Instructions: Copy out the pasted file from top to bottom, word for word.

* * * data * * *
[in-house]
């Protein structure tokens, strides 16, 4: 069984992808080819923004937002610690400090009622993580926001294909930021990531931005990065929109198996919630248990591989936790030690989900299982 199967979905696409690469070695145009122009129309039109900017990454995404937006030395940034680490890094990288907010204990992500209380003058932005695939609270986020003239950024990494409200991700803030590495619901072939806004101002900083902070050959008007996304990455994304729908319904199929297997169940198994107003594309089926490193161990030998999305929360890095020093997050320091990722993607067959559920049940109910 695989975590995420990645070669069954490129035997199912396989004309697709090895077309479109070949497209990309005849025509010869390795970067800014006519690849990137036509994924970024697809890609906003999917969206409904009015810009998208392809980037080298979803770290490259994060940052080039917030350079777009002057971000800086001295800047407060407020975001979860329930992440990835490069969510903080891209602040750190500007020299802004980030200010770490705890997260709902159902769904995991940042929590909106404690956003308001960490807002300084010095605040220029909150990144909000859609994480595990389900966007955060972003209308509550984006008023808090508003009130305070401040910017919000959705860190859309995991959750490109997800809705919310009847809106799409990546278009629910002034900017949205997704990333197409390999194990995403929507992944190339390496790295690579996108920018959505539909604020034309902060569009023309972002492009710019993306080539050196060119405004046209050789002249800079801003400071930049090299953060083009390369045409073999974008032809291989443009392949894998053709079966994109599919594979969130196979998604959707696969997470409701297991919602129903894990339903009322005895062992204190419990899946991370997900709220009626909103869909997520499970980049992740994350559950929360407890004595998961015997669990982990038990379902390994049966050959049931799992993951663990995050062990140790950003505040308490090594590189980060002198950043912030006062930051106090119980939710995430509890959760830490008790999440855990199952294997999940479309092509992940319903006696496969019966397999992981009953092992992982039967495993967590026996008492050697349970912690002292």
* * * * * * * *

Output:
[in-house]
């Protein structure tokens, strides 16, 4: 069984992808080819923004937002610690400090009622993580926001294909930021990531931005990065929109198996919630248990591989936790030690989900299982 199967979905696409690469070695145009122009129309039109900017990454995404937006030395940034680490890094990288907010204990992500209380003058932005695939609270986020003239950024990494409200991700803030590495619901072939806004101002900083902070050959008007996304990455994304729908319904199929297997169940198994107003594309089926490193161990030998999305929360890095020093997050320091990722993607067959559920049940109910 695989975590995420990645070669069954490129035997199912396989004309697709090895077309479109070949497209990309005849025509010869390795970067800014006519690849990137036509994924970024697809890609906003999917969206409904009015810009998208392809980037080298979803770290490259994060940052080039917030350079777009002057971000800086001295800047407060407020975001979860329930992440990835490069969510903080891209602040750190500007020299802004980030200010770490705890997260709902159902769904995991940042929590909106404690956003308001960490807002300084010095605040220029909150990144909000859609994480595990389900966007955060972003209308509550984006008023808090508003009130305070401040910017919000959705860190859309995991959750490109997800809705919310009847809106799409990546278009629910002034900017949205997704990333197409390999194990995403929507992944190339390496790295690579996108920018959505539909604020034309902060569009023309972002492009710019993306080539050196060119405004046209050789002249800079801003400071930049090299953060083009390369045409073999974008032809291989443009392949894998053709079966994109599919594979969130196979998604959707696969997470409701297991919602129903894990339903009322005895062992204190419990899946991370997900709220009626909103869909997520499970980049992740994350559950929360407890004595998961015997669990982990038990379902390994049966050959049931799992993951663990995050062990140790950003505040308490090594590189980060002198950043912030006062930051106090119980939710995430509890959760830490008790999440855990199952294997999940479309092509992940319903006696496969019966397999992981009953092992992982039967495993967590026996008492050697349970912690002292």